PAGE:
Polish PM unimpressed with ‘superficial’ renewable energy bill

Poland’s Prime Minister Donald Tusk has labelled the country’s forthcoming energy bill as ‘superficial’ and bad for business in the country.

Mr Tusk’s comments come as legislation comes before parliament that may make it difficult for wind farms to be constructed in Poland.

According to the Polish Press Agency, Mr Tusk while announcing that the bill will be submitted to the lower chamber of the Polish parliament soon, added his reservations on the impact of the bill.

Donald Tusk“From the point of view of Poland’s energy business it is good that the renewable energy sources bill hasn`t been passed so far. European law, attitudes to climate change in Europe and superficial approach to renewable energy sources in Poland would force us to sign a bill which will result in much more expensive electricity from, for example, wind turbines than needed”, Mr. Tusk said.

The Polish green energy website Gramwzielone reported that the Prime Minister had been responding to opposition complaints about delays to the bill.

Vice Prime Minister and Economy Minister Janusz Piechocià…„ski pointed out that the RES bill was already submitted to the Cabinet, and will soon be before the lower chamber of the Polish parliament.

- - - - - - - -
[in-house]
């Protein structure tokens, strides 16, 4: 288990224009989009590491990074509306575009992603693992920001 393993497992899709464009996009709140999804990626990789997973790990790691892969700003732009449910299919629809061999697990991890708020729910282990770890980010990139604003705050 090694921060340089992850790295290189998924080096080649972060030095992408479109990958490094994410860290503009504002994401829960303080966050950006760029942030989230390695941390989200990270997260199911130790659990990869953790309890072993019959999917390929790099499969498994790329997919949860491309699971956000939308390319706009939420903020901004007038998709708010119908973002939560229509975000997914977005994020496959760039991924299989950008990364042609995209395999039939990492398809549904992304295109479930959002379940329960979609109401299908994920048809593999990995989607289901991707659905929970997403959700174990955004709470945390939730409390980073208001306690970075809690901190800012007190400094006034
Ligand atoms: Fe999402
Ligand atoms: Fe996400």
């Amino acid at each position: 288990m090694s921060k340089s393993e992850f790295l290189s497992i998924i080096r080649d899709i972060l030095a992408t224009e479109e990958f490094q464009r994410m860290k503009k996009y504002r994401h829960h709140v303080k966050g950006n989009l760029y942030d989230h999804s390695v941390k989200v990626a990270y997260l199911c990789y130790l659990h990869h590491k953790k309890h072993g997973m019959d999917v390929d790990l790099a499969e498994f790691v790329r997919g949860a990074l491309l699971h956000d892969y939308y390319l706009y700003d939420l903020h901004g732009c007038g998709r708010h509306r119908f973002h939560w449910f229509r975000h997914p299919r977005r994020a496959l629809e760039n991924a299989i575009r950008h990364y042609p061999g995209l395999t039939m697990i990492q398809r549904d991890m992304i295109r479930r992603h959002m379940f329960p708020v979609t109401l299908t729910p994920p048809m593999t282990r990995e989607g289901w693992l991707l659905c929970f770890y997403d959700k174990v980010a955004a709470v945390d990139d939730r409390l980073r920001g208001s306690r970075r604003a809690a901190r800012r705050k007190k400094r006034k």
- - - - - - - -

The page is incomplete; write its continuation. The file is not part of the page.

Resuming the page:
Meanwhile vice Minister of Environment Paweà…‚ Gawà…‚owski emphasized, that the presidential bill about landscape protection was also set to be submitted to the parliament, with potential negative implications for the country’s wind energy sector.

A vote will take place with a view to rejecting two other draft amendments to the act on Construction Law and Planning & Spatial Development, elaborated by PiS [Law and Justice-national conservative political party in Poland]. PiS projects assume protection of citizens against the harmful influence of the wind power installations.

The draft amendment is set to govern the distance from wind power plants (with capacity of more than 500 Kw) to buildings and forest areas must amount to at least 3 km. According to the Coalition and even some of opposition clubs, such entry would equate to prohibition of wind farm development in Poland.

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